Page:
THE PROBLEM WITH MIXING SPORTS AND POLITICS.
On Wednesday in Washington, D. C., Prime Minister Justin Trudeau sat silently next to Donald Trump while the leader of the free world mused that it’s “frankly disgusting that the press is able to write whatever it wants.” “People should look into it,” Trump warned, hours after he suggested on Twitter that “fake news” purveyors ought to be at risk of losing their broadcast licences.
Well, what else could Trudeau do? In the early days of Trump, some Canadians indulged an adolescent fantasy in which our brave, handsome democrat would stand atop the anti-Trump barricades. We seem to have grown up now. Team Trudeau is determined to ingratiate itself with Team Trump, and rightly so. Its job is to protect Canada’s interests. So our proudly feminist prime minister will keep appearing in happy- happy photo ops with an admitted groper of women, thus quite explicitly “normalizing” ( in modern parlance) the president’s past and present behaviour. You could say it puts the lie to everything Trudeau claims to believe in, but surely his chances he could influence Trump in any positive, meaningful way would be vanishingly small regardless.
They must be greater, though, than the chances the Stanley Cup champion Pittsburgh Penguins could alter the trajectory of Trump’s presidency by not accepting their invitation to the White House. Yet scorn has poured in ever since the team announced it would make the trip, and it continued during and after the team’s Tuesday visit. “We respect the office of the White House,” team captain Sidney Crosby carefully told the Pittsburgh Post- Gazette. He insisted it wasn’t “about politics.” People scoffed, sneered and rolled their eyes.
“Trump’ s presidency will have bearing on all of us. Therefore the responsibility to speak out against it falls to all of us,” a Toronto Star columnist argued. All of us except our head of government, apparently.
The Trudeau-Penguins analogy is admittedly inexact. But I’ve been shopping it around town, and most of the counter- arguments boil down to this: Trudeau taking a stand would have realworld consequences, and the Penguins taking a stand wouldn’t. I’m not sure that’s true: In visiting the White House but making no mention of it on social media, the Penguins seemed to be deliberately walking a fine line. But if it’s true, then surely that’s because skipping the visit wouldn’t accomplish anything. If a gesture is empty, who cares if it’s made?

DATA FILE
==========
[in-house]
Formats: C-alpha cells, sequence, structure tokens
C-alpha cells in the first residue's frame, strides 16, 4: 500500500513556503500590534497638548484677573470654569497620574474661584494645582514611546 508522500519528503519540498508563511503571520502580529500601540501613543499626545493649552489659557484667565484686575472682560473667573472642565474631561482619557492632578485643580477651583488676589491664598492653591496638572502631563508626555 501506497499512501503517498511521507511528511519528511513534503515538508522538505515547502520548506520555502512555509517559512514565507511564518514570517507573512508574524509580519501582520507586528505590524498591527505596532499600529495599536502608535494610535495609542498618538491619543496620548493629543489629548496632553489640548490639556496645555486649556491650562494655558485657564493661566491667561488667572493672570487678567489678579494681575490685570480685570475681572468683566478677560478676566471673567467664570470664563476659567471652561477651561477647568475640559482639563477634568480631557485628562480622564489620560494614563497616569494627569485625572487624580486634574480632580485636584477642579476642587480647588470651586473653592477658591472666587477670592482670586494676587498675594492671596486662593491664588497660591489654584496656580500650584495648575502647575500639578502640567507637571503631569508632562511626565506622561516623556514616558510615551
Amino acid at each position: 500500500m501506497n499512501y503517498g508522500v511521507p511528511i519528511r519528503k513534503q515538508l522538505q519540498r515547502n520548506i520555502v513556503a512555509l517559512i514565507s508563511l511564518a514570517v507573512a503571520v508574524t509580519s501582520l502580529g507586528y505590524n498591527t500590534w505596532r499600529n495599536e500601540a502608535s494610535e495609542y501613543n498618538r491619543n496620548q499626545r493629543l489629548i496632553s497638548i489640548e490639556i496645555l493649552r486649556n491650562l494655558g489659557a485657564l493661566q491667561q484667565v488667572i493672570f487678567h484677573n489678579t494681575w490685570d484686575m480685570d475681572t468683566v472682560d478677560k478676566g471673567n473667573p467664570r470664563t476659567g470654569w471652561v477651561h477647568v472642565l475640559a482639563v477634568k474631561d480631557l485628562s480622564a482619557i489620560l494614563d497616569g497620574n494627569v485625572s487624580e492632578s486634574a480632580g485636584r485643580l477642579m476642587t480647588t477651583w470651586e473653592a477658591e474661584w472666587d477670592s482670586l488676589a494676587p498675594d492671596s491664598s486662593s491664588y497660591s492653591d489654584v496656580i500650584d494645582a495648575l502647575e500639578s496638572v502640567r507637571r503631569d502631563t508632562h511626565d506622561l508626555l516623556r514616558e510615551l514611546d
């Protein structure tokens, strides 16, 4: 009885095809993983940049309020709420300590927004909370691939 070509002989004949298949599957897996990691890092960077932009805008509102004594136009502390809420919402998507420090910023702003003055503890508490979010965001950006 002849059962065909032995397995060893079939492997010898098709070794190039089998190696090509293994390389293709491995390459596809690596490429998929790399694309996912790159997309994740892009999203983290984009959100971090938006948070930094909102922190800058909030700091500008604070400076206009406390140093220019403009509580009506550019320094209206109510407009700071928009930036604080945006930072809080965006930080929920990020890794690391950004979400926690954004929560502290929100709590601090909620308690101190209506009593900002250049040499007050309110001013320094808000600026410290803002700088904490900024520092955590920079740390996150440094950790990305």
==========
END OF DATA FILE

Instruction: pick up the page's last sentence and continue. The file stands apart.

If protests against police violence were going to arrive on any pro sport’s playing surface, it makes perfect sense it would be the NFL’s. Roughly 95 per cent of the players are American, roughly two-thirds are black, and a good number of them have come from disadvantaged backgrounds. (A Sports Illustrated census of the Denver Broncos found 50 per cent of the roster claimed loweror lower- middle- class backgrounds.) That’s precisely the nexus of race and class where the phenomenon is felt most disproportionately and viscerally.
No other league’s player demographics come close to that nexus, not even the NBA’s, and least of all the NHL’s: the players are almost all white, they play a sport that costs a fortune to play and, perhaps most notably, only around a quarter of the players are American. The majority are guests in the countries they play in, and are thus quite understandably disinclined to do anything during the national anthem except stand at attention. The biggest single cohort of NHL hockey players is still Canadians, who have marinated their entire lives in a culture that is deeply suspicious of flash, controversy and individuality both on and off the ice.
There’s something off-putting about asking someone like Crosby to address a controversy that has nothing to do with him, centred around a national anthem that isn’t his, and then tearing apart his responses. “People have ( a) right to not go, too,” Crosby sort of pleaded with the Post- Gazette. “Nobody’s saying they have to go. As a group, we decided to go.” Is that so bad? Did people really expect him to extemporize for 15 minutes about the fractious history of race relations in his native Cole Harbour, N.S.?
Even more off- putting was the dismayed reaction among some fans and observers to P. K. Subban’s vow never to kneel during the anthem. Subban proactively took that position, to be fair — he wasn’t cornered by a reporter. And it’s fine for other players to question his logic, as some have. But here’s the league’s most electrifying, charismatic player being criticized for declining a role others had unaccountably assigned to him. That’s basically his hockey career in a nutshell. For heaven’s sake, let’s not extend that unfortunate phenomenon to politics.
I ask nothing of any athlete except athleticism and decent human behaviour. I don’t need him to think like me. I don’t need him to be on the right side of a history he has nothing to do with. Sports is far more than a fun diversion, but from a fan’s perspective that’s what it ought to be at its root, as opposed to the tedious morality play so much of the media want it to be. If you’re upset about people accepting Trump’s White House invitations and emboldening his agenda, you ought to lay off the hockey players and focus on his fellow politicians.
Team captain Sidney Crosby, top right, and the rest of the Pittsburgh Penguins met U. S. President Donald Trump at the White House in Washington, D.C., on Tuesday.